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duct at all inconsistent with sincerity and it will preserve us from doing any thing godly simplicity ?"

of which we are ashamed, or which Not at all, Samuel : his concessions requires concealment; and, by preserving were made on principle, not in violation us from desiring any thing that cannot of it; and they consisted not in a sacri- be obtained by lawful means, it will fice of truth, but in a judicious choice preserve us from one great temptation of seasons, circumstances, methods, and to duplicity and misrepresentation. opportunities. The true spirit of ac- “The importance of truth should sticommodation,' it has been well observed, mulate us to use every possible means does not consist in falsifying or abridg- for its cultivation in ourselves. Every ing, or softening, or disguising any truth, effort is well bestowed that is requisite but in applying truth in every form, for the attainment and exercise of that communicating it in every direction, and which is in itself the bond of society, diverting it into every channel.

and which is absolutely essential to our The requirements of truth!” said being conformed to the image of Him Frank, "what a very extensive subject! who is the Lord God of truth.' it seems to press on every action of our “ Think of the misery of being de-' lives, as well as every word of our lips ; ceived, and never attempt to inflict it on for every thing we do is calculated to your fellow creatures. Think of the give some pression, either true or impossibility of deceiving God, and aim false ; and we mean either right or at a state of heart to which his inspection wrong in doing it; is it not so, uncle?" will be as welcome as it is inevitable.

“Yes, Frank, truth requires that our Think of the deceitfulness of your own words should be conformable with our heart, and the weakness of your best hearts, and our actions with our words; resolutions, and you will find enough to and that our professions and conduct prompt you to earnest prayer, for an inshould be uniform and consistent with terest in that blood which cleanses from themselves in all times, places, and cir- all sin, 1 John i. 7, for the influences of cumstances. In order to maintain out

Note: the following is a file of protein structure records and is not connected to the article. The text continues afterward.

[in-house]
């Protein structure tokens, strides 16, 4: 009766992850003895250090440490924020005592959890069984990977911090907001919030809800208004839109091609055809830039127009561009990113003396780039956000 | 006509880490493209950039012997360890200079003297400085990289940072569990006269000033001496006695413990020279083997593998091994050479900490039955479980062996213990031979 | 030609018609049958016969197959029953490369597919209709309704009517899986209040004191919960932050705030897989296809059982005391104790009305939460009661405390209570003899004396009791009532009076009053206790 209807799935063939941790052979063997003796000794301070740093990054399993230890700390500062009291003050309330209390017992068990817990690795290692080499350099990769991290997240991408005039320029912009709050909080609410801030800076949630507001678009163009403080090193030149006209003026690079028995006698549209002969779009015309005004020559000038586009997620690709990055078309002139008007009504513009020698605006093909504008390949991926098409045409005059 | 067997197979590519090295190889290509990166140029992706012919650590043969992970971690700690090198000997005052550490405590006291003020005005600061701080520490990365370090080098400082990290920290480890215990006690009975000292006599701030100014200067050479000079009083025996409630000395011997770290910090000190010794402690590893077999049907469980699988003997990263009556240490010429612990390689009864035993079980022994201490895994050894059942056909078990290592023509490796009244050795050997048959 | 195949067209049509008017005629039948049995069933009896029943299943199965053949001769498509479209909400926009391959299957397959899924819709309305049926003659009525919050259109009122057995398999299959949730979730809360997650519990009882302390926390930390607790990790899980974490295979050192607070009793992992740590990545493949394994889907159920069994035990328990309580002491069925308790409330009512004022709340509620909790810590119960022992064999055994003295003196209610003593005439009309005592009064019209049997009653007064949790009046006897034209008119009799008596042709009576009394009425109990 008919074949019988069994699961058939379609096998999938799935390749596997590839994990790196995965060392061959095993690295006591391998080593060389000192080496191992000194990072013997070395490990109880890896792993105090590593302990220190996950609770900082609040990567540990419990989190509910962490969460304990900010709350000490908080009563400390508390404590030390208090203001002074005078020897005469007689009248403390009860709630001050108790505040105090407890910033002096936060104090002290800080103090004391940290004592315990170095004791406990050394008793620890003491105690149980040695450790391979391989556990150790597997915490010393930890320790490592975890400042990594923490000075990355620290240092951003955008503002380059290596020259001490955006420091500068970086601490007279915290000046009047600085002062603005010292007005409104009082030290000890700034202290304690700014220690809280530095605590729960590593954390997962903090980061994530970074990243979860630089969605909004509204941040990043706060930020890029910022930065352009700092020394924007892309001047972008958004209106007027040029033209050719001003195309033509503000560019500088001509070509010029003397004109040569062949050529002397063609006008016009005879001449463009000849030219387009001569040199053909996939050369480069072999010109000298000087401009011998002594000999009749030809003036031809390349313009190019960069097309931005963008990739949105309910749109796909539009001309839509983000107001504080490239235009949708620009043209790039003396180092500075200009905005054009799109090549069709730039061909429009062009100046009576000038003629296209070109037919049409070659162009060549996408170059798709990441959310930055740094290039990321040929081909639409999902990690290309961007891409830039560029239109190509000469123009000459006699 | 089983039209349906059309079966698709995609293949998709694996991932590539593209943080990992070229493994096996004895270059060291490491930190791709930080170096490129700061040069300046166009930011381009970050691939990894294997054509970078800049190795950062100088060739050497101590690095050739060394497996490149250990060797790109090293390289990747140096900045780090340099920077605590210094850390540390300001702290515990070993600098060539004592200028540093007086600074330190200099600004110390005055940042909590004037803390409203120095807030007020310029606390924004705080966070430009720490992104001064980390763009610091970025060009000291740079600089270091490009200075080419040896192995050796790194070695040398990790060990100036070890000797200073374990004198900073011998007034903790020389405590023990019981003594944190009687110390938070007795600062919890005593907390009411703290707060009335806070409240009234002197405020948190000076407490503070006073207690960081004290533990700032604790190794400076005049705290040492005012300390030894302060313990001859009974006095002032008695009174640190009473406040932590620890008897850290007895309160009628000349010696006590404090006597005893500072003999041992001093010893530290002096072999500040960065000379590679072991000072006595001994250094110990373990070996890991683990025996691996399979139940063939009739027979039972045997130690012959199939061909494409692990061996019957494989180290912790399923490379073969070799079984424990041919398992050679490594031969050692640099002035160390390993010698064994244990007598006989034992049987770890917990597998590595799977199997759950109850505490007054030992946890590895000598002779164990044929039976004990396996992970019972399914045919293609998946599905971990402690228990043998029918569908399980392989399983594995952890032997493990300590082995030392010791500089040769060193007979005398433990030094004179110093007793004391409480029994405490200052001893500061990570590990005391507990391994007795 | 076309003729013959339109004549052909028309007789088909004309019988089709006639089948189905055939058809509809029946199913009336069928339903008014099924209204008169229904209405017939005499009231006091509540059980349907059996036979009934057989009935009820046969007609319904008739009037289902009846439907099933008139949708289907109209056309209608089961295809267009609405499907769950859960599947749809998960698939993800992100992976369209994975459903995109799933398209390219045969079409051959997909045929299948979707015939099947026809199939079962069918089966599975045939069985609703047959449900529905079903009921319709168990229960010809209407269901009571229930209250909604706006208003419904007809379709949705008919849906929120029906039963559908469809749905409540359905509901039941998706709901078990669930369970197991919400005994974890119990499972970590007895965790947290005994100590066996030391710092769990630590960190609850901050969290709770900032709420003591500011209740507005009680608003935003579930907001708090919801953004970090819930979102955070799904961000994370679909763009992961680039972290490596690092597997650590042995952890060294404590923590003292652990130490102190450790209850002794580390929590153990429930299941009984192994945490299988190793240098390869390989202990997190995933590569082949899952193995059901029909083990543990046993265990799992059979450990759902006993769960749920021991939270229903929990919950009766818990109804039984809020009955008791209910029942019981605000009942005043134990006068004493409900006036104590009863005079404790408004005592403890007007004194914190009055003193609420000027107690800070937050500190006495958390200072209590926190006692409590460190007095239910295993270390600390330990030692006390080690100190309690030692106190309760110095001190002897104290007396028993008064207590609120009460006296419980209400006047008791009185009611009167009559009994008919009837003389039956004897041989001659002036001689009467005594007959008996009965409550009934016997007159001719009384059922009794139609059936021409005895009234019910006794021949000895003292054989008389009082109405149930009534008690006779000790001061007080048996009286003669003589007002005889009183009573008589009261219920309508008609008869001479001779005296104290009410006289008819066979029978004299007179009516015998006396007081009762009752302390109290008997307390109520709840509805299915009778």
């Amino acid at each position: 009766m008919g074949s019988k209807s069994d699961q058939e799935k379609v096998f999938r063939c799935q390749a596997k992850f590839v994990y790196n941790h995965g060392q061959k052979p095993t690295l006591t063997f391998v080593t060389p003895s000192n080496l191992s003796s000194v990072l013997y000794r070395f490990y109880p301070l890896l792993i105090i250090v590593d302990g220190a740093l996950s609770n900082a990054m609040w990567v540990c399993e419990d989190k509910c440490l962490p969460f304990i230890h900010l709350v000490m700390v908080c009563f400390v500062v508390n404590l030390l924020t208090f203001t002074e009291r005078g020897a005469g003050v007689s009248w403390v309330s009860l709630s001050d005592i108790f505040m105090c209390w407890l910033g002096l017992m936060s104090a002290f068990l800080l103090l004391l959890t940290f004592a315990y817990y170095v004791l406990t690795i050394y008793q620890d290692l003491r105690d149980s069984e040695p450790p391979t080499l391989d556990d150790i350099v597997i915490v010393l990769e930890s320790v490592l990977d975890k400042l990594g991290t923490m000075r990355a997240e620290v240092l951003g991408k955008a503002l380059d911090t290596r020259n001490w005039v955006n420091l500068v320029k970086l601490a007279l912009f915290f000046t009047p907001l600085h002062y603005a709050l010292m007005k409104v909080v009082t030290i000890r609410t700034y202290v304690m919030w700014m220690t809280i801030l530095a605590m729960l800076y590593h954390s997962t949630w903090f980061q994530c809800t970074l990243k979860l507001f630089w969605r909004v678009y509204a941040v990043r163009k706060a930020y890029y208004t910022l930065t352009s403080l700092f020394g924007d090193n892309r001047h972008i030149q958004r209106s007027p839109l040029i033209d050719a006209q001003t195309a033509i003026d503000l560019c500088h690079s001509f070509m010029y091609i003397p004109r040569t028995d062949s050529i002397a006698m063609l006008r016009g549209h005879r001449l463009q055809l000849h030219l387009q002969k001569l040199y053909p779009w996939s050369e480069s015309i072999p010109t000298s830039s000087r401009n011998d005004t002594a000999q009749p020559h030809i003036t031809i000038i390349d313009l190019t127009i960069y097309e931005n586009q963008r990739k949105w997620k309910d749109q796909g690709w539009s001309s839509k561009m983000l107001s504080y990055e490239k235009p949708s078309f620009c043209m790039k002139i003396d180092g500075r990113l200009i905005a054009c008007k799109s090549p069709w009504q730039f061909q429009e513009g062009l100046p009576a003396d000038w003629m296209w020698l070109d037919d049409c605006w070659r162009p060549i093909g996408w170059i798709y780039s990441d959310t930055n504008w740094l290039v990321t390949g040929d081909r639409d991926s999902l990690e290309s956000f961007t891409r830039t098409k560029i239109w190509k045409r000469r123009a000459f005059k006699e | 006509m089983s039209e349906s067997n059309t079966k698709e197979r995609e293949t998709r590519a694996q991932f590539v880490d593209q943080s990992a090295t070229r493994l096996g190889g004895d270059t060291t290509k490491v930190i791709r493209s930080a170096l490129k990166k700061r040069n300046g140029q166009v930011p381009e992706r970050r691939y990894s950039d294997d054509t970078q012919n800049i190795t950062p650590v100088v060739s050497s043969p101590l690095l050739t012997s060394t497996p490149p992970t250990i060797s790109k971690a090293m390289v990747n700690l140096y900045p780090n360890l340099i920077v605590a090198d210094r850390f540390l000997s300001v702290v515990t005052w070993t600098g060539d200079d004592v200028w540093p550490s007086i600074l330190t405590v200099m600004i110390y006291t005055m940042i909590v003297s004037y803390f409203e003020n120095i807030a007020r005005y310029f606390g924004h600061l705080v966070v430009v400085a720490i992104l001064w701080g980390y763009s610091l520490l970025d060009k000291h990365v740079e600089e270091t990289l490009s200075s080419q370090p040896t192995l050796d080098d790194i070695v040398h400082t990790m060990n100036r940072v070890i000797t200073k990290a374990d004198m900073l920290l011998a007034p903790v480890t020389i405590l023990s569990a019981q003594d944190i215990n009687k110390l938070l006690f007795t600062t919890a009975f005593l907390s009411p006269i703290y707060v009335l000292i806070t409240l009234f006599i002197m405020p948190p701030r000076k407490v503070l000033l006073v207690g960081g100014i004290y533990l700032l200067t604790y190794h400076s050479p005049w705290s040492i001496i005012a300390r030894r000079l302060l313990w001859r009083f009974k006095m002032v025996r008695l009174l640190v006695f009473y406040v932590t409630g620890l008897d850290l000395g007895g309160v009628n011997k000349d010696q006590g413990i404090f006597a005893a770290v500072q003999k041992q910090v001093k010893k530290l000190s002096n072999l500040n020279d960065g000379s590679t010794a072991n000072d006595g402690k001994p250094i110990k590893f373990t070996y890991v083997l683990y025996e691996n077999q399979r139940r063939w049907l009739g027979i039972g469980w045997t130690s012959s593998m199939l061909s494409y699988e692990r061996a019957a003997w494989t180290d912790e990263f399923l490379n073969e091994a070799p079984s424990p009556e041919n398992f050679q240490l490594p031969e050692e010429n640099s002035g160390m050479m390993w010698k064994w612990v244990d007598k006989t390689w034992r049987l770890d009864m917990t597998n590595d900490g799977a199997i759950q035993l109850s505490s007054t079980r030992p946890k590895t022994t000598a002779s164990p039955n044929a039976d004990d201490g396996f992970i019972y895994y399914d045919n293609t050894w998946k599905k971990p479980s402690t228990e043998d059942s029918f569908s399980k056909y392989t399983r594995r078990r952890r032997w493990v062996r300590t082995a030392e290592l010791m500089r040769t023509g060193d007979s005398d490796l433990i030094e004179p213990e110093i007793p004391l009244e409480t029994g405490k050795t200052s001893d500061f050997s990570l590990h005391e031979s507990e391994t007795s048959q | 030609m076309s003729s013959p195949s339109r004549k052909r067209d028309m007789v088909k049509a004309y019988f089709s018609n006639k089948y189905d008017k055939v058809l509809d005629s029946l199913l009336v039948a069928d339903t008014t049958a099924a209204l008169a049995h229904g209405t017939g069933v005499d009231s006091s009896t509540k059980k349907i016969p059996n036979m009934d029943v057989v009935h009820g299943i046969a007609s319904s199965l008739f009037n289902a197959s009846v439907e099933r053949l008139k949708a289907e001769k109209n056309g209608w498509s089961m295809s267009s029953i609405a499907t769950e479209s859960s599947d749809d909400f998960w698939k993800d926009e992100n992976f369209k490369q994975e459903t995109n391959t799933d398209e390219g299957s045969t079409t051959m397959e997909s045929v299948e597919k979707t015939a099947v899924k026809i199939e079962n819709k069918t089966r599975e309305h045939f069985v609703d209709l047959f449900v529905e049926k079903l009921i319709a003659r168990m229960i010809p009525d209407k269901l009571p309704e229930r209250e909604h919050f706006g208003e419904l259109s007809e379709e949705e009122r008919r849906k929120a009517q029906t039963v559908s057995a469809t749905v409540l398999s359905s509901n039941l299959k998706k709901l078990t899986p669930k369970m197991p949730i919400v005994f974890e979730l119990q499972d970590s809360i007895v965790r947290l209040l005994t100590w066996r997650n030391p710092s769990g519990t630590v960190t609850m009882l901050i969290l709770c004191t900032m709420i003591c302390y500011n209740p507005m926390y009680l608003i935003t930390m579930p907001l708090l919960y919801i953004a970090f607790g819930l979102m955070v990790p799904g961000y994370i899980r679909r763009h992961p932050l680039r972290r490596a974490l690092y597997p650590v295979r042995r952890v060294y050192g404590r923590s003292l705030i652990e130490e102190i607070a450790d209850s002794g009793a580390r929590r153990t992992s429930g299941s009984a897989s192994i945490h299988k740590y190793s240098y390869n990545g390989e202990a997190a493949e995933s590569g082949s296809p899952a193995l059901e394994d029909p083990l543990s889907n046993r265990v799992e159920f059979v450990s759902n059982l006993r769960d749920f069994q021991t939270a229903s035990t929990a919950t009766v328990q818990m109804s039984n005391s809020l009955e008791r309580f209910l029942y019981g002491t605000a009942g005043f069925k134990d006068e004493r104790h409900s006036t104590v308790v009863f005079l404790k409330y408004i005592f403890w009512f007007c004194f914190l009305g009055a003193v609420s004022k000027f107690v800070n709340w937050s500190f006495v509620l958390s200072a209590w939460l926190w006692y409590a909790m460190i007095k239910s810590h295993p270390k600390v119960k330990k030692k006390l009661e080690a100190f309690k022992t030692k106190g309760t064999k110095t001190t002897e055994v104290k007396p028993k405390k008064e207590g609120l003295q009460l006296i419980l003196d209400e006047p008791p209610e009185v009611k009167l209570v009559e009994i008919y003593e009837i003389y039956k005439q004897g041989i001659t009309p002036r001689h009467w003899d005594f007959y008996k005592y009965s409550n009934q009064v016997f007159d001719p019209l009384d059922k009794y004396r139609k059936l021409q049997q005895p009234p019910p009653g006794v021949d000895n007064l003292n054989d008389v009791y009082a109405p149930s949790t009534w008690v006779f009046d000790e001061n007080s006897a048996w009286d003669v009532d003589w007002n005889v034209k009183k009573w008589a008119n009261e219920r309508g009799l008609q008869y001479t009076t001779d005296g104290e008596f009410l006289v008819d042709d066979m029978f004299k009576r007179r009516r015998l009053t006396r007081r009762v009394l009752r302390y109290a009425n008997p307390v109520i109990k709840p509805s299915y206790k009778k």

the Spirit of truth,' to create in you ward consistency, truth is required in a clean heart, and renew a right spirit the inward part. We must be true to within you,' and to uphold and preserve ourselves, true to the secret purposes you in the midst of danger, weakness, and resolutions of our own hearts; and temptations. 'Remove from me and this will be a preventive against the way of lying: and grant me thy law duplicity in our professions to others. graciously,' 'Psa. cxix. 29. 'Hold up And while truth is promoted, by the my goings in thy paths, that my footprevalent exercise of great principles, steps slip not,'” Psa. xvii. 5. C. it is promoted, also, by habitual cultivation of what are sometimes called minor virtues. Punctuality is a friend to truth; the unpunctual, in their violation of promises and engagements, often Then I was led to another window, sin against truth, and are often driven and I looked, and behold a large plain; to mean subterfuges, to excuse those and the plain was covered with multibreaches.

tudes of people, and they were all going “Meekness is a friend to truth. Per- one way. And at the end of the plain sons who give way to a hasty, passionate, ran a river black and deep. Moreover, or resentful temper, often say things as I saw that over the plain was spread a inconsistent with truth as they are with thick' mist, so that nothing could be kindness.

clearly seen by those thereon; but Modesty is a friend to truth, as it through that mist, as through other would check the disposition to vain boast- mists, objects did appear larger than ing and display, which often leads to they really were, and also diversely cofalse or exaggerated statements and pre. loured. Moreover, when I considered tensions. It would also prevent positive. awhile, I perceived that, as in other ness of assertion about things in which mists so in this, each one seemed to we may be mistaken, or but partially in- himself to have a space clear therefrom formed.

round himself; and, while he pitied Simplicity, oneness of aim, will those who walked at a distance as altogreatly facilitate the maintenance of gether blinded by the fog, yet imagined truth in our words and actions, because | that he himself, and those who were with



No. II.